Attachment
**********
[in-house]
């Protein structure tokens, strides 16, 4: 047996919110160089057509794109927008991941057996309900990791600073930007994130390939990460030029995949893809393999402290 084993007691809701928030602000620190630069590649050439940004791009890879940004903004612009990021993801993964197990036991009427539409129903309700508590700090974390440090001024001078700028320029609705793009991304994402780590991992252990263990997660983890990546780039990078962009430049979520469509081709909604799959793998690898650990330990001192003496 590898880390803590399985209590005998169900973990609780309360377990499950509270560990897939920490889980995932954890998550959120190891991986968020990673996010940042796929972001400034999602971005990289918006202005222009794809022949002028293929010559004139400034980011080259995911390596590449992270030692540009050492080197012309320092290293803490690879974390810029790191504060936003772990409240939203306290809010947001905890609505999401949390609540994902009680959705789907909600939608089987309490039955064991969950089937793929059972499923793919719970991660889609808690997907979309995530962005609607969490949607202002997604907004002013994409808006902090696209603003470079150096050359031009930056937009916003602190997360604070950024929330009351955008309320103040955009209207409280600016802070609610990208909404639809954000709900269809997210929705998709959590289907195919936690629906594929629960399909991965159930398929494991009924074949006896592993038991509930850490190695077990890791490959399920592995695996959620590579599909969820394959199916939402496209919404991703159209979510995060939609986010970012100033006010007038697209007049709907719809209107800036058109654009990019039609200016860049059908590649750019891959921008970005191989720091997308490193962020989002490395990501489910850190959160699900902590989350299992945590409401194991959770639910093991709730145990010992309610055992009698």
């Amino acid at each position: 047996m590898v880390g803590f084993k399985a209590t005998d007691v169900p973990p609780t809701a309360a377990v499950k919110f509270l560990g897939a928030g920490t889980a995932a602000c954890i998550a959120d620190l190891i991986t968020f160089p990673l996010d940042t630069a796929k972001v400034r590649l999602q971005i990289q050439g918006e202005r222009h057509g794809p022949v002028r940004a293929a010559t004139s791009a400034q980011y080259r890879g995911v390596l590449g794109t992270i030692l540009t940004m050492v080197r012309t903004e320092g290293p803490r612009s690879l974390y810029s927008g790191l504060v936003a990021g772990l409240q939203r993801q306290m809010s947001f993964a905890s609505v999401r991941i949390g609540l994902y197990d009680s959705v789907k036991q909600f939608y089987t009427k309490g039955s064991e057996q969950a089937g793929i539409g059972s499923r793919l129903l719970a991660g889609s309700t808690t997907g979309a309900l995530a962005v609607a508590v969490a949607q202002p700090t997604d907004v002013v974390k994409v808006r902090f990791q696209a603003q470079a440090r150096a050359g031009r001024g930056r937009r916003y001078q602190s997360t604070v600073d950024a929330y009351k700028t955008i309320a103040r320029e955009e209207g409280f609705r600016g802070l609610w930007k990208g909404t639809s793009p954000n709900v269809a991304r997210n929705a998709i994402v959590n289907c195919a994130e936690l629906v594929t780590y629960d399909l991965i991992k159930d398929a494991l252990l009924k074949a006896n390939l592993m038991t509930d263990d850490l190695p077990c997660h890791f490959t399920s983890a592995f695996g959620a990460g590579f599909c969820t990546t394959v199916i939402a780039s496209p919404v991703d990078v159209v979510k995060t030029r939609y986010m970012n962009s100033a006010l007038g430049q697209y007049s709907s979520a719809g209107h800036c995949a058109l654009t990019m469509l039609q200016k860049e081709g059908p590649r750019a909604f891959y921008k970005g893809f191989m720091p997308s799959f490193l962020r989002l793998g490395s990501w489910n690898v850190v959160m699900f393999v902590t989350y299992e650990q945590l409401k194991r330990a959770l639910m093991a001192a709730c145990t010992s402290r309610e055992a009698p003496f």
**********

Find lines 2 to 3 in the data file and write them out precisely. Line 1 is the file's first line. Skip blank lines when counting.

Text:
């Protein structure tokens, strides 16, 4: 047996919110160089057509794109927008991941057996309900990791600073930007994130390939990460030029995949893809393999402290 084993007691809701928030602000620190630069590649050439940004791009890879940004903004612009990021993801993964197990036991009427539409129903309700508590700090974390440090001024001078700028320029609705793009991304994402780590991992252990263990997660983890990546780039990078962009430049979520469509081709909604799959793998690898650990330990001192003496 590898880390803590399985209590005998169900973990609780309360377990499950509270560990897939920490889980995932954890998550959120190891991986968020990673996010940042796929972001400034999602971005990289918006202005222009794809022949002028293929010559004139400034980011080259995911390596590449992270030692540009050492080197012309320092290293803490690879974390810029790191504060936003772990409240939203306290809010947001905890609505999401949390609540994902009680959705789907909600939608089987309490039955064991969950089937793929059972499923793919719970991660889609808690997907979309995530962005609607969490949607202002997604907004002013994409808006902090696209603003470079150096050359031009930056937009916003602190997360604070950024929330009351955008309320103040955009209207409280600016802070609610990208909404639809954000709900269809997210929705998709959590289907195919936690629906594929629960399909991965159930398929494991009924074949006896592993038991509930850490190695077990890791490959399920592995695996959620590579599909969820394959199916939402496209919404991703159209979510995060939609986010970012100033006010007038697209007049709907719809209107800036058109654009990019039609200016860049059908590649750019891959921008970005191989720091997308490193962020989002490395990501489910850190959160699900902590989350299992945590409401194991959770639910093991709730145990010992309610055992009698």
């Amino acid at each position: 047996m590898v880390g803590f084993k399985a209590t005998d007691v169900p973990p609780t809701a309360a377990v499950k919110f509270l560990g897939a928030g920490t889980a995932a602000c954890i998550a959120d620190l190891i991986t968020f160089p990673l996010d940042t630069a796929k972001v400034r590649l999602q971005i990289q050439g918006e202005r222009h057509g794809p022949v002028r940004a293929a010559t004139s791009a400034q980011y080259r890879g995911v390596l590449g794109t992270i030692l540009t940004m050492v080197r012309t903004e320092g290293p803490r612009s690879l974390y810029s927008g790191l504060v936003a990021g772990l409240q939203r993801q306290m809010s947001f993964a905890s609505v999401r991941i949390g609540l994902y197990d009680s959705v789907k036991q909600f939608y089987t009427k309490g039955s064991e057996q969950a089937g793929i539409g059972s499923r793919l129903l719970a991660g889609s309700t808690t997907g979309a309900l995530a962005v609607a508590v969490a949607q202002p700090t997604d907004v002013v974390k994409v808006r902090f990791q696209a603003q470079a440090r150096a050359g031009r001024g930056r937009r916003y001078q602190s997360t604070v600073d950024a929330y009351k700028t955008i309320a103040r320029e955009e209207g409280f609705r600016g802070l609610w930007k990208g909404t639809s793009p954000n709900v269809a991304r997210n929705a998709i994402v959590n289907c195919a994130e936690l629906v594929t780590y629960d399909l991965i991992k159930d398929a494991l252990l009924k074949a006896n390939l592993m038991t509930d263990d850490l190695p077990c997660h890791f490959t399920s983890a592995f695996g959620a990460g590579f599909c969820t990546t394959v199916i939402a780039s496209p919404v991703d990078v159209v979510k995060t030029r939609y986010m970012n962009s100033a006010l007038g430049q697209y007049s709907s979520a719809g209107h800036c995949a058109l654009t990019m469509l039609q200016k860049e081709g059908p590649r750019a909604f891959y921008k970005g893809f191989m720091p997308s799959f490193l962020r989002l793998g490395s990501w489910n690898v850190v959160m699900f393999v902590t989350y299992e650990q945590l409401k194991r330990a959770l639910m093991a001192a709730c145990t010992s402290r309610e055992a009698p003496f």